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The Paideia Archive: Twentieth World Congress of Philosophy

Volume 21, 1998

Philosophy and Literature

Carlin Romano
Pages 63-69

America the Philosophical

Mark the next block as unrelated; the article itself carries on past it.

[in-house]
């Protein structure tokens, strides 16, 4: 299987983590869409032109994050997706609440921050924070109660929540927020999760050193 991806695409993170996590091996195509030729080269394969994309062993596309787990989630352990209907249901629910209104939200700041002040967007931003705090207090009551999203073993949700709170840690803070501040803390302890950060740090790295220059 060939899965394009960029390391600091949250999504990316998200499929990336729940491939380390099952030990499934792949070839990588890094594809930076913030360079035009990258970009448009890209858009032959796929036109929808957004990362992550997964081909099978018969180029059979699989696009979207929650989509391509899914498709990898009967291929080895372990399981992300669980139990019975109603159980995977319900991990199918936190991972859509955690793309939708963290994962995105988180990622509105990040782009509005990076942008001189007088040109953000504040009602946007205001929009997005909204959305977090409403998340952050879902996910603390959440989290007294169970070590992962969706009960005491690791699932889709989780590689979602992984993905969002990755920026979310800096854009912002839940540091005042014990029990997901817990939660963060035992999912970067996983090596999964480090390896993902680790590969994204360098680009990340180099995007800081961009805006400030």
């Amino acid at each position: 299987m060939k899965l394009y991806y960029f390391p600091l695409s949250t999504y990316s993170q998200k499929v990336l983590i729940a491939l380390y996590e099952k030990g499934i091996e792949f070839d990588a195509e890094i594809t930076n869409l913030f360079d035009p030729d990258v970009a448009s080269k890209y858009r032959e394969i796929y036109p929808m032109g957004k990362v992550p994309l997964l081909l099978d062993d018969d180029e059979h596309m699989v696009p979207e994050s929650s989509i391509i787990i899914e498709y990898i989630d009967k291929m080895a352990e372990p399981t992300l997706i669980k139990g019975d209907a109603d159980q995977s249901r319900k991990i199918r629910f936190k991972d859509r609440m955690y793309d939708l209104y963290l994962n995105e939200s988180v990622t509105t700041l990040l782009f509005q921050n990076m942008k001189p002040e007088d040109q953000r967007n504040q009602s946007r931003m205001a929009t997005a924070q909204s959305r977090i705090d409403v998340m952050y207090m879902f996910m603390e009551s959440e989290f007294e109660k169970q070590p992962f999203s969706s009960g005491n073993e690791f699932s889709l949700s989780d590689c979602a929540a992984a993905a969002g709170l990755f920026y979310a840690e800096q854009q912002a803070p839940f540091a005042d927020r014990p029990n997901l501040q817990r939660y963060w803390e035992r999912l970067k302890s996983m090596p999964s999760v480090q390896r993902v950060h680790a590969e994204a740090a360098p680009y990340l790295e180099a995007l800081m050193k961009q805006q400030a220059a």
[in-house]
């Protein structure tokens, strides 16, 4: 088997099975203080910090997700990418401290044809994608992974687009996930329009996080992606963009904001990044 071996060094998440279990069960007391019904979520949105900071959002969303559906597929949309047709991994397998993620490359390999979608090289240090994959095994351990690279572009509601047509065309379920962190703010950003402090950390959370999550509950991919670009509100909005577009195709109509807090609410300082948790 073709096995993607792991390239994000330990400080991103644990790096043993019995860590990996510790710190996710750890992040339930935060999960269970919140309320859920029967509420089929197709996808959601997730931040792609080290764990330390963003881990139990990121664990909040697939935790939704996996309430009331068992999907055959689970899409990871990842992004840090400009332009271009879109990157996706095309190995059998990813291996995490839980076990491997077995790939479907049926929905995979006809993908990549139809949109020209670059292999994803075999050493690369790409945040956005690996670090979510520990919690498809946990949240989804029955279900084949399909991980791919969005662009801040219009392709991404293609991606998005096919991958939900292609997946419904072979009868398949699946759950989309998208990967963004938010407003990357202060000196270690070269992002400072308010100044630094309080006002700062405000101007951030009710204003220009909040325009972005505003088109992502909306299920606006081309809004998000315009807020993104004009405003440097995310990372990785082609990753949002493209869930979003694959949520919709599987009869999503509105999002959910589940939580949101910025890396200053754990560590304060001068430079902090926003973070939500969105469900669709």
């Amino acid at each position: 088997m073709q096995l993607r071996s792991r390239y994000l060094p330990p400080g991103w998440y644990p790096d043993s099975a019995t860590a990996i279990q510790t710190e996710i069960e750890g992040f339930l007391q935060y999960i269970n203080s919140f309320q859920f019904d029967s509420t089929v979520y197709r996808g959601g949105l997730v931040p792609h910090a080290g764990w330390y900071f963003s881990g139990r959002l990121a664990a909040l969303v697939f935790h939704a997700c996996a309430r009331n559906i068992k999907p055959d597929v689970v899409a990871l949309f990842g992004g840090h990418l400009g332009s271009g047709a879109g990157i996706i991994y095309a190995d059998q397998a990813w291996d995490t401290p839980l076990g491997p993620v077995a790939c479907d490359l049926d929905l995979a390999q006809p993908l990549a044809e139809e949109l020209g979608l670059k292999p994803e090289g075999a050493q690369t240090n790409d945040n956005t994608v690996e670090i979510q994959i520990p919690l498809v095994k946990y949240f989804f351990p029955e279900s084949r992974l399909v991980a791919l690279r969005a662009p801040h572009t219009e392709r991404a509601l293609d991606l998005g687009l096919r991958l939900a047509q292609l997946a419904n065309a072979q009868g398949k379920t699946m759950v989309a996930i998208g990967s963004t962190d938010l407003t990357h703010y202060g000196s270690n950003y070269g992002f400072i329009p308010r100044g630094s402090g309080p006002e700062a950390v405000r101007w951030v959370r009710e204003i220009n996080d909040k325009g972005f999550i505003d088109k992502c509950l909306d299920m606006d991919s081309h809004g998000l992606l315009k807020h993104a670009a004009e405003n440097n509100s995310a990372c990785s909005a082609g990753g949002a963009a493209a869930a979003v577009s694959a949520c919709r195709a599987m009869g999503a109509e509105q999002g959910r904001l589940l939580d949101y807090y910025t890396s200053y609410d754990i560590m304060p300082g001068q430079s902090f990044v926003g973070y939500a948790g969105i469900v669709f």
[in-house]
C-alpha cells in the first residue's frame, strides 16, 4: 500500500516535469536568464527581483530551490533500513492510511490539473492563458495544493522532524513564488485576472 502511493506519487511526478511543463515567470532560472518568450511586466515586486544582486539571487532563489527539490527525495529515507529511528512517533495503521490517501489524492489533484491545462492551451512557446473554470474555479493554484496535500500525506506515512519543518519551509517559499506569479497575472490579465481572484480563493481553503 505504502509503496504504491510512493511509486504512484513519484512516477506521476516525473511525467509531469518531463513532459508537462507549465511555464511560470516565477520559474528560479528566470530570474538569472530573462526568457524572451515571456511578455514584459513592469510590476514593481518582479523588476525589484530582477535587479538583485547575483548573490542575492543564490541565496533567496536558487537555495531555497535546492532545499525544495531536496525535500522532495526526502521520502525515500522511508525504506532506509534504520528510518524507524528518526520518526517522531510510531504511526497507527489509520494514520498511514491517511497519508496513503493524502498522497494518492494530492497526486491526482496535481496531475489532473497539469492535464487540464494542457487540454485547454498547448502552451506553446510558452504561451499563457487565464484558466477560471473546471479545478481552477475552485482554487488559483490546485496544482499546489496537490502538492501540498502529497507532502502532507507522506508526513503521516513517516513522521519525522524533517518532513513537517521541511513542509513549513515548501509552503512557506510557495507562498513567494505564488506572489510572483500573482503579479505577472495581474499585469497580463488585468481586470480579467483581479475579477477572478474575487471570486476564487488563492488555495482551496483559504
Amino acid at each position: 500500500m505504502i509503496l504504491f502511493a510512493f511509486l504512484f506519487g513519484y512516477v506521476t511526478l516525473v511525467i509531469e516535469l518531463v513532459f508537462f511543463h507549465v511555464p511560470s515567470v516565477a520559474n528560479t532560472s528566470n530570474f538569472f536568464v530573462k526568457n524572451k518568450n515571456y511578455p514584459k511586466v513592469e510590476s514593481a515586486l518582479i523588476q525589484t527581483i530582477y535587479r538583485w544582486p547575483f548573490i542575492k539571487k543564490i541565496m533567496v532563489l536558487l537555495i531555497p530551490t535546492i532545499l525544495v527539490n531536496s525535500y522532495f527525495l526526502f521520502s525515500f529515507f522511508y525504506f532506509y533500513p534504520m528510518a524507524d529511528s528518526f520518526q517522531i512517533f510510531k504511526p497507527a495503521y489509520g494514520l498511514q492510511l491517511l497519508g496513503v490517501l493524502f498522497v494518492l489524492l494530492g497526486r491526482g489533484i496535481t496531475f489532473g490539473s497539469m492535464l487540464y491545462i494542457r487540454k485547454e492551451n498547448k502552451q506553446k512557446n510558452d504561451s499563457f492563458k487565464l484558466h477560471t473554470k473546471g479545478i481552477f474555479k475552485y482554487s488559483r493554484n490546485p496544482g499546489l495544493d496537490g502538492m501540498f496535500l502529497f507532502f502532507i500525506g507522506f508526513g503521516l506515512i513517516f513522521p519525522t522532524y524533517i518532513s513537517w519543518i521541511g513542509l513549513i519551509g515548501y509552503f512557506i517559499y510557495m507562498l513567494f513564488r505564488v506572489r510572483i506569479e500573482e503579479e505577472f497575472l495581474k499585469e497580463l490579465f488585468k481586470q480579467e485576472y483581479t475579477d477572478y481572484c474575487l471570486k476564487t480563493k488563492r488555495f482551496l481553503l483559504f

Although convention dictates that America is an unphilosophical sort of country, fonder of Super Bowls than supervenience, the development of philosophy away from Socratic strategies that presume eternal right answers to the classical philosophical problems suggests a second look is in order. This is particularly true if one accepts many of the notions currently in the air about "post-modern" or "post-analytic" philosophy — that its roots lie in classical rhetoric and pragmatism, or that its notion of truth holds the latter to be what issues from the most wide-open sort of informed deliberation possible. In that case, it begins to seem as if America is to philosophy as Italy is to art, or Norway to skiing: a perfectly designed environment for the practice. This, at least, is the provocation intended by this paper.

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